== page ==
Bioanalysis is a crucial and ever-evolving field in the lifecycle of drug development for both small molecules and biologics. Defined as the processes by which scientists determine the concentration of a drug, their metabolite, or any pharmacodynamic biomarkers within a biological fluid sample (human urine, serum, blood plasma). The multi-step process is vital for scientists to gather information about the safety and efficacy of the drug candidate they are investigating as well as being a constant benchmark to ensure proper quality assurance and control along the drug development process.
The bioanalytical methods used depend on the type of analyte you are looking for (chemical compounds or biopharmaceuticals such as monoclonal antibodies), but the fundamental principles remain the same. The intention overall is to take a clinical/pre-clinical sample and separate the desired analyte (the drug under investigation) from the matrix so that one can then take a quantitative measurement of the analyte, normally via LC-MS (small molecules) or ligand-binding assay (biologicals). Gathering this data at various stages of the drug development lifecycle can show vital information on how the drug functions in the body (pharmacology) as well as toxicology to name a few.
If we consider the stages of drug development (Figure 1), it’s pertinent to note that apart from in basic research, Bioanalysis is required to support almost all other stages in development where the clinical development (trials) can take 6-7 years alone. It has therefore been essential that upon the onset of COVID-19, pharmaceutical laboratories and CROs are able to adapt their bioanalytical operations so as to not compromise the speed at which data is collected but more importantly to ensure the data itself is of high quality.
Figure 1. Representation of the Drug Development Lifecycle.
I recently spoke with Tim Sangster, Executive Director Of Bioanalysis for Celerion and Chair of the REID Bioanalytical Forum, to understand more about his thoughts on the initial challenges and how bioanalysis has adapted within Celerion and may continue to adapt as a result of COVID-19.
What were the initial challenges faced?
‘The initial challenges for Bioanalysis were in ensuring our safety of staff while operating in a laboratory environment which is normally not set up for social distancing, through adjusted shifts to 7 days a week operation, then capacity was maintained while generating appropriate social distancing.’
To build on Tim’s comments here, it’s also worth noting the importance of prioritisation. Pharmaceutical companies and CROs had to prioritise projects which require a faster turnaround such as first in human studies and deprioritise later stage study bioanalysis.
Difficulties ensuring the quantity/quality of results has not been affected?
’It is critical for regulated studies that the responsible scientist has control over the study phases and as such it was critical to be able to use online tools to allow data to be reviewed in real-time and approved so work could continue. At Celerion, the use of electronic lab notebooks significantly reduces the amount of physical paper that has to be QC's and so this allowed us to operate in the face of the pandemic highly effectively without effecting data quality of turnaround times.’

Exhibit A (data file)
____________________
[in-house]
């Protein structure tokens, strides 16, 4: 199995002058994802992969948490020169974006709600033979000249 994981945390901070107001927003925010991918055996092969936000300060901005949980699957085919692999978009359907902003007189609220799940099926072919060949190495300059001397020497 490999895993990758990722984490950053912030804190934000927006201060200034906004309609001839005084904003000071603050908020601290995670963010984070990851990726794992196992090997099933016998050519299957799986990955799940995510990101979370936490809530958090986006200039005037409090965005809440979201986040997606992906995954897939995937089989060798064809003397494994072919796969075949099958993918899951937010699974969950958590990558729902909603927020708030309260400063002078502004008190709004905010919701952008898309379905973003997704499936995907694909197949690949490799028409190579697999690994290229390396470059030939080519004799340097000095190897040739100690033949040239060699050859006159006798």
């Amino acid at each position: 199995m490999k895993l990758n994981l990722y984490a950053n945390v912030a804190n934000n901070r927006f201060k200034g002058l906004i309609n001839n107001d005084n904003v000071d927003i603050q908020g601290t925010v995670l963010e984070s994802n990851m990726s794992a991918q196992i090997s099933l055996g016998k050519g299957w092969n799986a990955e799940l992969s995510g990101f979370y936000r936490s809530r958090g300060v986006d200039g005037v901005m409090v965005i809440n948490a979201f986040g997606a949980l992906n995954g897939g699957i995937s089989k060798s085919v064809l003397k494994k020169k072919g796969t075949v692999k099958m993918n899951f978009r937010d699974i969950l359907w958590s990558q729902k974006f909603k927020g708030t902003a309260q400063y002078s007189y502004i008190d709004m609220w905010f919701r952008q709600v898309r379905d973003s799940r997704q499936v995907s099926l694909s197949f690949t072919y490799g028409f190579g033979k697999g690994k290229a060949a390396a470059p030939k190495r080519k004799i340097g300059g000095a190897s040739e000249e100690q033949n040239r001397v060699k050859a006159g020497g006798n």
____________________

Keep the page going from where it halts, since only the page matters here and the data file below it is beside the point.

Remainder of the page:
Do you feel any of the short term practices implemented will become the norm?
‘I hope that we will learn from the remote working to allow people more freedom but also the 7 days working to maximise laboratory efficiency which was not the normal business practice in many bioanalytical laboratories. While both of these can be a great benefit to the companies they can also benefit the employees by giving more flexibility in their working hours and practice.
Have you noticed more of an emphasis on the benefits/increased potential of automation?
‘I have seen a definite drive to automate more to reduce the handling of samples, while this increases efficiency it also significantly reduces the handling of samples which increases the safety of the analytical staff, particularly in the face of a novel virus which is transmitted through droplets and aerosols while being so prevalent in the environment.’
Whilst it’s clear that the importance of automation in these situations can not be understated, they also come with their own challenges. With large centrifuges and pipetting machines, an aerosol can be created and present dangers of spreading COVID-19 droplets. The significance of this means that many of the larger machines which create this effect cannot be used altogether, or must be used in a Category 2 safety cabinet.
Has there been an increased reliance on CROs? If so, why?
‘As many companies are trying to push forward existing research in their traditional therapeutic areas there has been a significant expansion of vaccine and therapeutic research to deal with the new immediate threat which we have all been faced with and this has increased the reliance on CRO's to be able to meet the requirements.’
Upon the onset of COVID-19, we originally saw the postponing of many industry clinical trials to protect patients, hospital and industry staff, and even up to now we are noticing the reluctance of many university / public hospitals to commence new trials over fears of fresh spikes, so the workload even now has not completely returned to normality. With COVID-19 looking to as if it is here to stay, Bioanalytical operations must be ready to operate again at normal capacity with no compromise on the quality of data, and external parties such as Celerion could soon be relied on more heavily to ensure no delay.